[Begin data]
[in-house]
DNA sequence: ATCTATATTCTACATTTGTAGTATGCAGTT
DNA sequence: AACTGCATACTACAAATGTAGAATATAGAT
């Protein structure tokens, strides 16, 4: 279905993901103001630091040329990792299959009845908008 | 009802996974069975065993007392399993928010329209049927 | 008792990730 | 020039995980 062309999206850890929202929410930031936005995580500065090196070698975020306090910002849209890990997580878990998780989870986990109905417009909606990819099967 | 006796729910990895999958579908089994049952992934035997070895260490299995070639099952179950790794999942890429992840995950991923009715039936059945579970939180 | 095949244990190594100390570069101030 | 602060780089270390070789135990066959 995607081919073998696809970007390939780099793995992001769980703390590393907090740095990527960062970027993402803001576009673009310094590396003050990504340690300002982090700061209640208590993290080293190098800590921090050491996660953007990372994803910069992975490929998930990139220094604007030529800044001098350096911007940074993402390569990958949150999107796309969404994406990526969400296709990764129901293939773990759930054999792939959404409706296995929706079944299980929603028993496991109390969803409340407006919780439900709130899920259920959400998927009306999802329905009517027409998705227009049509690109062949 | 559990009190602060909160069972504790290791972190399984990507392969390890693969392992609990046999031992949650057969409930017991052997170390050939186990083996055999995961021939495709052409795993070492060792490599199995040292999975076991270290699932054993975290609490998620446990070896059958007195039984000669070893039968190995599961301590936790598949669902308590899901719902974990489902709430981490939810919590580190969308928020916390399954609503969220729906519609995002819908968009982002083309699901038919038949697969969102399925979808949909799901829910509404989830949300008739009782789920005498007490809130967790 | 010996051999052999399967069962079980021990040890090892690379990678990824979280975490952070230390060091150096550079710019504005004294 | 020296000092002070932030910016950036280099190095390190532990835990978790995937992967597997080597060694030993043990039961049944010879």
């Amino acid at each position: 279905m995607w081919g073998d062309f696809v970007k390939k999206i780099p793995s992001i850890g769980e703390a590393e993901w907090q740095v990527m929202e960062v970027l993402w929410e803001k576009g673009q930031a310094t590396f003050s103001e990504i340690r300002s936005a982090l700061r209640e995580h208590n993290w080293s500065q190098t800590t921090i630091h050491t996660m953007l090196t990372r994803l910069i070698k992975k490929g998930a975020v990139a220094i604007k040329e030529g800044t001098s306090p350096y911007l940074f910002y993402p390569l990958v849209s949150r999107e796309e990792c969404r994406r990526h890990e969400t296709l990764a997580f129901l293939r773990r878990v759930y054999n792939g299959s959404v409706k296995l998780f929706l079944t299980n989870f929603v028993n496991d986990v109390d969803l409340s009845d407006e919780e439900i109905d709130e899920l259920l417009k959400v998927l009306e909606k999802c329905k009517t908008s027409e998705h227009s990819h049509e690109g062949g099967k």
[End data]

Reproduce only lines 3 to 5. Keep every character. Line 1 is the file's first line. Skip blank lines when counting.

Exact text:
DNA sequence: AACTGCATACTACAAATGTAGAATATAGAT
């Protein structure tokens, strides 16, 4: 279905993901103001630091040329990792299959009845908008 | 009802996974069975065993007392399993928010329209049927 | 008792990730 | 020039995980 062309999206850890929202929410930031936005995580500065090196070698975020306090910002849209890990997580878990998780989870986990109905417009909606990819099967 | 006796729910990895999958579908089994049952992934035997070895260490299995070639099952179950790794999942890429992840995950991923009715039936059945579970939180 | 095949244990190594100390570069101030 | 602060780089270390070789135990066959 995607081919073998696809970007390939780099793995992001769980703390590393907090740095990527960062970027993402803001576009673009310094590396003050990504340690300002982090700061209640208590993290080293190098800590921090050491996660953007990372994803910069992975490929998930990139220094604007030529800044001098350096911007940074993402390569990958949150999107796309969404994406990526969400296709990764129901293939773990759930054999792939959404409706296995929706079944299980929603028993496991109390969803409340407006919780439900709130899920259920959400998927009306999802329905009517027409998705227009049509690109062949 | 559990009190602060909160069972504790290791972190399984990507392969390890693969392992609990046999031992949650057969409930017991052997170390050939186990083996055999995961021939495709052409795993070492060792490599199995040292999975076991270290699932054993975290609490998620446990070896059958007195039984000669070893039968190995599961301590936790598949669902308590899901719902974990489902709430981490939810919590580190969308928020916390399954609503969220729906519609995002819908968009982002083309699901038919038949697969969102399925979808949909799901829910509404989830949300008739009782789920005498007490809130967790 | 010996051999052999399967069962079980021990040890090892690379990678990824979280975490952070230390060091150096550079710019504005004294 | 020296000092002070932030910016950036280099190095390190532990835990978790995937992967597997080597060694030993043990039961049944010879």
């Amino acid at each position: 279905m995607w081919g073998d062309f696809v970007k390939k999206i780099p793995s992001i850890g769980e703390a590393e993901w907090q740095v990527m929202e960062v970027l993402w929410e803001k576009g673009q930031a310094t590396f003050s103001e990504i340690r300002s936005a982090l700061r209640e995580h208590n993290w080293s500065q190098t800590t921090i630091h050491t996660m953007l090196t990372r994803l910069i070698k992975k490929g998930a975020v990139a220094i604007k040329e030529g800044t001098s306090p350096y911007l940074f910002y993402p390569l990958v849209s949150r999107e796309e990792c969404r994406r990526h890990e969400t296709l990764a997580f129901l293939r773990r878990v759930y054999n792939g299959s959404v409706k296995l998780f929706l079944t299980n989870f929603v028993n496991d986990v109390d969803l409340s009845d407006e919780e439900i109905d709130e899920l259920l417009k959400v998927l009306e909606k999802c329905k009517t908008s027409e998705h227009s990819h049509e690109g062949g099967k």